When Russian natural gas supplies to Europe dropped dramatically in the wake of the Ukraine-Russia conflict, Europeans and their governments wondered how they could remain warm through the coming winter. After all, Russian natural gas constituted 40 percent of the European Union's total supply. The only near-term solutions were to cut natural gas consumption and import more liquefied natural gas (LNG). But with a limited ability to accept LNG, cuts in consumption seemed inevitable.
While some industrial facilities temporarily closed due to high gas prices and some companies said they were relocating gas-intensive production outside Europe, much of the reduction in natural gas consumption was due to the mild winter weather and the reduction in use by households. (Some of reduction was due to fuel switching as electric utilities substituted coal for natural gas though the numbers have yet to be compiled.) As a result, prices of natural gas in Europe (using Dutch TTF Gas Futures as a proxy) fell by 80 percent from the end of September until now. Europe avoided the worst.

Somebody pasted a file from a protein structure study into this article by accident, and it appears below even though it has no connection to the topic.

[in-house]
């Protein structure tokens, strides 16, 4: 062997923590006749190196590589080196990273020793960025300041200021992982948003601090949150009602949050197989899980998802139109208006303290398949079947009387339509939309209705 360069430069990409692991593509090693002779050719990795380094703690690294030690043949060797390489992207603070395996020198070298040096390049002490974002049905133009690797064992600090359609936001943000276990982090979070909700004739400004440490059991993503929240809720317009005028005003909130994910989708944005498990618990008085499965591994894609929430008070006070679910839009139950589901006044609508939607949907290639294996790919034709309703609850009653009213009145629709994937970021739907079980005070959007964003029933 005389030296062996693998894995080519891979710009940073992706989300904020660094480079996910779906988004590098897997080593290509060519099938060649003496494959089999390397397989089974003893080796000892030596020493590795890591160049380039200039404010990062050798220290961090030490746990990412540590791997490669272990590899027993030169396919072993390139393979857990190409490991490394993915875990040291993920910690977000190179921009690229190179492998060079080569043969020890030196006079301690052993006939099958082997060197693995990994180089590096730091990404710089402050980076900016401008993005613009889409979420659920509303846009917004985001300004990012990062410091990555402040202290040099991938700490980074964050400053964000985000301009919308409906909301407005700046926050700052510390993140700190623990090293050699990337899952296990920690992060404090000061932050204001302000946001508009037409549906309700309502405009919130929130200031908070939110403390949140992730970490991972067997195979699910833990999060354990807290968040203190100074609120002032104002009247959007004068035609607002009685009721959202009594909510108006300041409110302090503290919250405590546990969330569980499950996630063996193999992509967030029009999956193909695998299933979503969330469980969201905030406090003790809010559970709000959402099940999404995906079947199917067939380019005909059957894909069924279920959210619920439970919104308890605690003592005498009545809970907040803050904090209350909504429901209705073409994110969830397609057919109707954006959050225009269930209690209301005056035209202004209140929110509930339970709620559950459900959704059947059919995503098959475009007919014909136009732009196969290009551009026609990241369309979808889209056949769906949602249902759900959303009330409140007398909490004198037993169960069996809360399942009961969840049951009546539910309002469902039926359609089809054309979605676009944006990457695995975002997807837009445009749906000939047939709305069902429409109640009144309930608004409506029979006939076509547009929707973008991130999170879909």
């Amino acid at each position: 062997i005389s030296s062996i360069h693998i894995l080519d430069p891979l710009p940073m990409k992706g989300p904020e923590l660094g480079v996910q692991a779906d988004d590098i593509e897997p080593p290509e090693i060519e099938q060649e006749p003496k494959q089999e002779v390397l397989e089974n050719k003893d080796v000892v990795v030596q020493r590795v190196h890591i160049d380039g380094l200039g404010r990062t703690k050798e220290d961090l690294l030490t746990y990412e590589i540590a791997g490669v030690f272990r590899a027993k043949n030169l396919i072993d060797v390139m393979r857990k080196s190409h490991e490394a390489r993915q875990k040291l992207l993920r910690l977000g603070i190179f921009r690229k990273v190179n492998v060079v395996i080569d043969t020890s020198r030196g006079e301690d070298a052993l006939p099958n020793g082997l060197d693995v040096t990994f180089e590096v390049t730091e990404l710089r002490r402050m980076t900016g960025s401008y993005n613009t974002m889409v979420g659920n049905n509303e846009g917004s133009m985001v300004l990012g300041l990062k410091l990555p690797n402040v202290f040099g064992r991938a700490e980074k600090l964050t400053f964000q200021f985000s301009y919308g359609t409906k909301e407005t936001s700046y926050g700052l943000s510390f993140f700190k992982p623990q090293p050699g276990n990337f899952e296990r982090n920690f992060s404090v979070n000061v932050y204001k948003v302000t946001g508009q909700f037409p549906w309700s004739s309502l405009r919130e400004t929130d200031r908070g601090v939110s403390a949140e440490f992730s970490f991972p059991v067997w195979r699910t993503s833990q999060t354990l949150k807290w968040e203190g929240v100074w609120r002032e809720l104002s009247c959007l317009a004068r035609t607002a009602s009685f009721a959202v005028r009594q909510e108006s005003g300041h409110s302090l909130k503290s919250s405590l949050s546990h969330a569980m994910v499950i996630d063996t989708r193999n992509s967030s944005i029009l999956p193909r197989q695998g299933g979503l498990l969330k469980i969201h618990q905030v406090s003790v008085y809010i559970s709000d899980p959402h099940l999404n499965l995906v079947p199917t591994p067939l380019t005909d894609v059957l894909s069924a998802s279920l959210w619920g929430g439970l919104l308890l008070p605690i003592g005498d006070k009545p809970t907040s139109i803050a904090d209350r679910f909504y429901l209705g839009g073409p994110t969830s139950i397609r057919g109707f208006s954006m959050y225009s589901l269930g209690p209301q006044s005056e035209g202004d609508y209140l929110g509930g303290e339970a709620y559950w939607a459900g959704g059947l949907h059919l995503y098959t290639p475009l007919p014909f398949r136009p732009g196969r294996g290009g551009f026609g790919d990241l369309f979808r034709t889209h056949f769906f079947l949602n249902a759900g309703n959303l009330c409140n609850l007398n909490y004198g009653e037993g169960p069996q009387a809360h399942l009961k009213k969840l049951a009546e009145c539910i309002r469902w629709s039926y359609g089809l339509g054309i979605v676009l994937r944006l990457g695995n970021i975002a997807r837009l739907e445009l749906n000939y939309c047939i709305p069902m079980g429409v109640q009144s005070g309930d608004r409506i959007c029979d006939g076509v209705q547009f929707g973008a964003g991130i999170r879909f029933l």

Last year Europe as a whole decreased its natural gas consumption by 13 percent, a hefty decline. Its use over the recent winter declined by 19 percent from the 5-year average.